In contrast to our protocol, one phlebotomy handbook4 indicates that blood should not be drawn proximal to an IV. If it is not possible to draw below the IV, these authors recommend turning off the IV infusion for at least three minutes and using the IV catheter to collect the blood. Zlotowski et al5 found that 16 of 19 laboratory tests agreed within 99 percent when venipuncture was compared with blood aspirated from peripheral intravenous catheter two minutes following a 200-mL bolus of normal saline. Great care is needed in order not to contaminate or damage the catheter, and this is one of the main reasons we have opted not to routinely use the peripheral IV catheter for blood draws.

When drawing blood for noncoagulation tests from an indwelling arterial or central line, the infusing fluid must be turned off prior to sample withdrawal and an initial sample must be discarded. Recommendations vary on the volume to be discarded. One source recommends discarding two times the dead-space volume (catheter volume) for noncoagulation tests and 5 mL or six times the dead-space volume for coagulation tests.4 Other studies have concluded that two to three times6 or even as much as four to eight times7 the catheter volume should be discarded for noncoagulation tests, though the latter study is probably extreme. Studies evaluating discard volumes from arterial or central lines do not generally recommend waiting for a set period before withdrawing the discard fluid or obtaining the laboratory sample.

A small number of investigations involving blood draws from an infusing peripheral IV catheter have been performed. A study by Herr et al,8 based on work by Watson et al,9 reviewed use of an 18-gauge IV catheter for phlebotomy and concluded that if the IV was turned off for two minutes, the first 5 mL of sample could be used for electrolytes, BUN, creatinine, and CBC, but a second 5 mL would be needed for an accurate glucose measurement. It is unclear what the catheter volume (dead-space) was in this study.8 In contrast, another source4 recommends stopping the IV infusion for three minutes and discarding two times the catheter volume prior to obtaining blood for lab testing. Published studies that include information about discard volumes do not indicate that the line must be flushed with saline before the sample is withdrawn (as suggested by the reader's question). An important issue that Herr et al,8 Fincher et al,10 and Raisky et al11 raise is the possibility of sample hemolysis if the peripheral IV catheter has a narrow gauge.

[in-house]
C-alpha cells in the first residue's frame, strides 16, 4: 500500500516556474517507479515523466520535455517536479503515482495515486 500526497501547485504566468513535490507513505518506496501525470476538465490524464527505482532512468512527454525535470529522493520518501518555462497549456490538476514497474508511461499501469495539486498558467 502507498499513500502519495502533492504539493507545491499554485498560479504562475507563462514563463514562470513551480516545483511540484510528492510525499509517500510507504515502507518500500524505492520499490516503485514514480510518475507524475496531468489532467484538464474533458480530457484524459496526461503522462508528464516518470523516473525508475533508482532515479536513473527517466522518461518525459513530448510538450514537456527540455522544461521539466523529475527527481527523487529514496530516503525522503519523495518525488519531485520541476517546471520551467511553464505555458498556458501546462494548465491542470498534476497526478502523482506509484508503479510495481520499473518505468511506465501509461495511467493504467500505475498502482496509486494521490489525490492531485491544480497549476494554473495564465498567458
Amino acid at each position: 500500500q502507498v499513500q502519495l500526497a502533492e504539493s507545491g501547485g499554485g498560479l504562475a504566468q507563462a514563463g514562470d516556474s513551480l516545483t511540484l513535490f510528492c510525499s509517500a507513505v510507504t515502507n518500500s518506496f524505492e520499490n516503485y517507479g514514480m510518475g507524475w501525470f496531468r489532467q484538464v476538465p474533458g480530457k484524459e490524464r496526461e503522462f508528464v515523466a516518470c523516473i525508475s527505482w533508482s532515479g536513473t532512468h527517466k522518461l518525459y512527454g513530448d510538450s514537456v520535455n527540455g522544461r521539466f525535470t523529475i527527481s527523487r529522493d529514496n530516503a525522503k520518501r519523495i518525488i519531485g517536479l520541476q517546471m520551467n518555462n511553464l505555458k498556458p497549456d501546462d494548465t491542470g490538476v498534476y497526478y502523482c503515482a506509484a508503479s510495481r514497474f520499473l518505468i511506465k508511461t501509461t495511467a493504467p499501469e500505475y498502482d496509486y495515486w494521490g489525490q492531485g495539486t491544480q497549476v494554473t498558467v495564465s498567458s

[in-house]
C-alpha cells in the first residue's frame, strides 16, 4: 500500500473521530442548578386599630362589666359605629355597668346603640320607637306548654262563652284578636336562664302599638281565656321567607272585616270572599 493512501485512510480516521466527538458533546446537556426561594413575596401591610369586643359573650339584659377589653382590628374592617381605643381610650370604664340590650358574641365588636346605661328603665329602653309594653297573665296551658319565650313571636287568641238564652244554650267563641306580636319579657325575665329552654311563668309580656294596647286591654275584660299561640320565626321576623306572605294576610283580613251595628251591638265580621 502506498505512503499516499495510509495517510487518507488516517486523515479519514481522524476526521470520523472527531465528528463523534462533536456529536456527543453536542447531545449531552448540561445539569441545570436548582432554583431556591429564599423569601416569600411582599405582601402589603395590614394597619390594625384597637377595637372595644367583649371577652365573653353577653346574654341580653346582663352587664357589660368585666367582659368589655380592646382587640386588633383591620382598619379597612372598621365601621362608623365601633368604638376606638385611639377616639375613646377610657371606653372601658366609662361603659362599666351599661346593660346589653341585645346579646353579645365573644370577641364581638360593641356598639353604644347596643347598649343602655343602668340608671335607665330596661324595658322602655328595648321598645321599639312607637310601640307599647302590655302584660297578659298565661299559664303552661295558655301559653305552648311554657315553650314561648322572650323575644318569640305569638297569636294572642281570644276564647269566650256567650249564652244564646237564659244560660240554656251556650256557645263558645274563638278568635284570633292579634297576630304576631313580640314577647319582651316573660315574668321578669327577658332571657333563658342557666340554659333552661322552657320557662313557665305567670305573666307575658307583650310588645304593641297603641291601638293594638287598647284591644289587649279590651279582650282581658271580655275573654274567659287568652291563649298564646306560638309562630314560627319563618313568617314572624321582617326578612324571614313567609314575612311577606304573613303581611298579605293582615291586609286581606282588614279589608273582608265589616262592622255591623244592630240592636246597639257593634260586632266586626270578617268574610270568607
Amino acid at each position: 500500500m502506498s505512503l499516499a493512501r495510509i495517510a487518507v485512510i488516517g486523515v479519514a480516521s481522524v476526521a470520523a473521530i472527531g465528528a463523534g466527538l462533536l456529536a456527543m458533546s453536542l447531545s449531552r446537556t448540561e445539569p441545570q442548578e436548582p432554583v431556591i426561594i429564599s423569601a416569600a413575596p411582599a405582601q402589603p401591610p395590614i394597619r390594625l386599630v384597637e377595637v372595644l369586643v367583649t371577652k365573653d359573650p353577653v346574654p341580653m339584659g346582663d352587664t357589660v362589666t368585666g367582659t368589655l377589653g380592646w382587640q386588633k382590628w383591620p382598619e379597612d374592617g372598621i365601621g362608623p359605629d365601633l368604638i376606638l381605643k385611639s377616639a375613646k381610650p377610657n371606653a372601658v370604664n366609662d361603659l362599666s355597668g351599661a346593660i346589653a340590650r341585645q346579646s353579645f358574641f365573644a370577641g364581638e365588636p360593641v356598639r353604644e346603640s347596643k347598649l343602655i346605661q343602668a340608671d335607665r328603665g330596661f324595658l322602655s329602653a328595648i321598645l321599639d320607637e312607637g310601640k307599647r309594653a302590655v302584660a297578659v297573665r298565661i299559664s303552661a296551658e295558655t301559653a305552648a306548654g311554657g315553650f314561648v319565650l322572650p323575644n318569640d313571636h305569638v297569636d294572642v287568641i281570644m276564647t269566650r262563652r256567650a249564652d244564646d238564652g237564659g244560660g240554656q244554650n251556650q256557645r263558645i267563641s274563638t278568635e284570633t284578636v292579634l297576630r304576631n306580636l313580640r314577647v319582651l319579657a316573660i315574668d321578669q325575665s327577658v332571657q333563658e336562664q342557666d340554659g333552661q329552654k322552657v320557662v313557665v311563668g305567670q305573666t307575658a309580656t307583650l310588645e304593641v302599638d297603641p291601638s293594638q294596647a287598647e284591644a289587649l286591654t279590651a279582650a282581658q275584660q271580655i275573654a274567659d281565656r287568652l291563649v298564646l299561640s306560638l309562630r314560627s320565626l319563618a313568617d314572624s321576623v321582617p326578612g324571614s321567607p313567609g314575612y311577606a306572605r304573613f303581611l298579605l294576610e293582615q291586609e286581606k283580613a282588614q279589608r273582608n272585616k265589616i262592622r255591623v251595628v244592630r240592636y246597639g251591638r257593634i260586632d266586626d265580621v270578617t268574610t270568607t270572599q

In conclusion, when obtaining blood from an intravascular cath-e-ter, the most important consideration is the catheter volume and an appropriate discard volume. When drawing from a peripheral venous catheter, turning off the IV for two minutes5,8 or three minutes4 appears to be satisfactory.

1.  Read DC, Vierra H, Arkin C. Effect of drawing blood specimens proximal to an in-place but discontinued intravenous solution. Am J Clin Pathol. 1988;90: 702-706.
2.  van Vonderen MGA, Voerman BJ, Hensgens BESJ. Effect of intravenous infusions on laboratory results in blood specimens drawn proximal to the insertion site of an intravenous canula. Neth J Med. 1998;53: 224-227.
3.  Baer D. Guidelines for phlebotomy in patients receiving IV fluids in both arms. Medical Laboratory Observer. "Tips from the clinical experts." November 1997.
4.  Kiechle FL, Calam RR, Davis CM, et al. So You're Going to Collect a Blood Specimen. Introduction to Phlebotomy. 8th ed. Northfield, Ill.: College of American Pathologists; 1999.
5.  Zlotowski SJ, Kupas DF, Wood GC. Comparison of laboratory values obtained by means of routine venipuncture versus peripheral intravenous catheter after a normal saline solution bolus. Ann Emerg Med. 2001;38:497-504.
6.  Davies MW, Mehr S, Morley CJ. The effect of draw-up volume on the accuracy of electrolyte measurements from neonatal arterial lines. J Pediatr Child Health. 2000; 36:122-124.
7.  Soong W-J, Hwang B. Contamination errors when sampling blood from an arterial line. Clin Pediatr (Phila). 1993; 32: 501-503.
8.  Herr RD, Bossart PJ, Blaylock RC, et al. Intravenous catheter aspiration for obtaining basic analytes during intravenous infusion. Ann Emerg Med. 1990; 19: 789-792.
9.  Watson KR, O'Kell RT, Joyce JT. Data regarding blood drawing sites in patients receiving intravenous fluid. Am J Clin Pathol. 1983;79:119-121.
10.  Fincher RK, Strong JS, Jackson JL. Accuracy of measurements of hemoglobin and potassium in blood samples from peripheral catheters. Am J Critical Care. 1998; 7:439-443.
11.  Raisky F, Gauthier C, Marchal A, et al. Haemolyzed samples: responsibility of short catheters. Ann Biol Chem. 1994; 52: 523-527.

Elizabeth Sykes, MD
Chief, Automated Chemistry
and Special Testing
Department of Clinical Pathology

Frederick L. Kiechle, MD, PhD
Chairman, Department
of Clinical Pathology
William Beaumont Hospital
Royal Oak, Mich

Dr. Kiechle is a member of the CAP Publications Committee.